21 October 2020
Genome-wide association study yields practical metabolic data
Published online 20 September 2011
Genome-wide association studies (GWAS) are designed to identify the genetic underpinnings of complex diseases — it is hoped that pinpointing faulty genes will aid the diagnosis and treatments of many common conditions such as cancer, diabetes and cardiovascular disease. Till now, however, the usefulness of the data garnered from GWAS has been limited since they usually lack information on the underlying biological processes of the diseases.
An international group of researchers, led by Karsten Suhre at the Weill Cornell Medical College in Qatar, conducted a GWAS of genotype-dependent metabolic phenotypes. They identified 37 genetic loci that correlated to the concentration of certain metabolites in the serum samples they collected. The majority of these loci had an exceptionally high statistical significance in metabolic reactions, accounting for 10—60% differences in metabolite levels. The researchers published their results in Nature.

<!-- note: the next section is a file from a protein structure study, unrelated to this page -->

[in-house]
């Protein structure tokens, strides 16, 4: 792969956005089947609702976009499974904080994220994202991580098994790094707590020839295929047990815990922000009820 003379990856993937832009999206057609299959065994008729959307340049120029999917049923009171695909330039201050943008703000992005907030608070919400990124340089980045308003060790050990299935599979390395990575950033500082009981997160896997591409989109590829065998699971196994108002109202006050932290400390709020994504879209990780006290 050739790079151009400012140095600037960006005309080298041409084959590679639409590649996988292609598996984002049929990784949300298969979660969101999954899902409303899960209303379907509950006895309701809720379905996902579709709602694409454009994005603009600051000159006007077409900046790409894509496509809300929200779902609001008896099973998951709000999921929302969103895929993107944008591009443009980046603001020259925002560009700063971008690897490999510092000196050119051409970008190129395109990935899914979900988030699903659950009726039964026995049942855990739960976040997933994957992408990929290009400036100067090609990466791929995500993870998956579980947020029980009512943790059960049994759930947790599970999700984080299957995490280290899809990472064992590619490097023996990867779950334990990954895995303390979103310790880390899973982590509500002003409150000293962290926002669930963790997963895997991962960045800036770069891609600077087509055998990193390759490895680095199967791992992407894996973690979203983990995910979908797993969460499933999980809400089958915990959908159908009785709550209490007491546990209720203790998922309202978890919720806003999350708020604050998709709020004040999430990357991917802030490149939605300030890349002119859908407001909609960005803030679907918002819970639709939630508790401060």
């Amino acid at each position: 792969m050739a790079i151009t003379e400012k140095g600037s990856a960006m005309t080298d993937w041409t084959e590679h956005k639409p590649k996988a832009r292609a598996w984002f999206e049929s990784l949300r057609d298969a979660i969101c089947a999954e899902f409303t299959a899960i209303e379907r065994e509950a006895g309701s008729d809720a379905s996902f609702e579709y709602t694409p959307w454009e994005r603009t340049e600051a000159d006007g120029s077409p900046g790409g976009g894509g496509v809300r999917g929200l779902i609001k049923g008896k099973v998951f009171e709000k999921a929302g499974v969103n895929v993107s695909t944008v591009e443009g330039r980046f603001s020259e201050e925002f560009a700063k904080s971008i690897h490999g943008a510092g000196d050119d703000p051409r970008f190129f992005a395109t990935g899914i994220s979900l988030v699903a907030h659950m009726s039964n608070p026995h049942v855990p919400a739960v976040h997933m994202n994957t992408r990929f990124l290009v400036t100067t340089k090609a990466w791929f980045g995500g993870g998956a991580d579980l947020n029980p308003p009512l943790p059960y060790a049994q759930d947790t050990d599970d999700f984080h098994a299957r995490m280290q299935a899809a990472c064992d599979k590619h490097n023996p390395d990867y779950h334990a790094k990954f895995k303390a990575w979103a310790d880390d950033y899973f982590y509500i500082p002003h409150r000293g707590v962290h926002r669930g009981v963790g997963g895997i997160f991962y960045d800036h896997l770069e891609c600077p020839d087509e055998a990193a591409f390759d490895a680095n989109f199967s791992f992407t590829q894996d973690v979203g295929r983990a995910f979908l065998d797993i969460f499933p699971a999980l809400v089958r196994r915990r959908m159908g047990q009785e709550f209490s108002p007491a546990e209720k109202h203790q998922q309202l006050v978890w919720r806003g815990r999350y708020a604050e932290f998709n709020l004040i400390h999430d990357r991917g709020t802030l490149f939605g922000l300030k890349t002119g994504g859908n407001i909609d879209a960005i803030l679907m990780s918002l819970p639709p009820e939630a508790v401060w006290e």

They hope that the potential of GWAS will be realized by finding the relationship between genetic loci and metabolites, and in doing so; improve our understanding of metabolic disorders. This study identified genetic sequences linked to several serious diseases, such as type 2 diabetes, cancer, gout, venous thromboembolism, Crohn's disease and cardiovascular and kidney disorders.
These results offer new insight into biomedical and pharmaceutical research. They suggest that further GWAS, coupled with other technologies such as transcriptomics, the study of RNA, could be the next big thing in understanding the interaction between genetics and environmental factors. This should progress our understanding of complex diseases, and possibly point to new diagnostic tools and prevention and treatment strategies.
"The sample population of our paper is Caucasians," said Karsten Suhre. "So one important step we are now working on is to extend the analysis of genetic variance in metabolic individuality to Middle East populations, who are particularly concerned by metabolic disorders such as type 2 diabetes."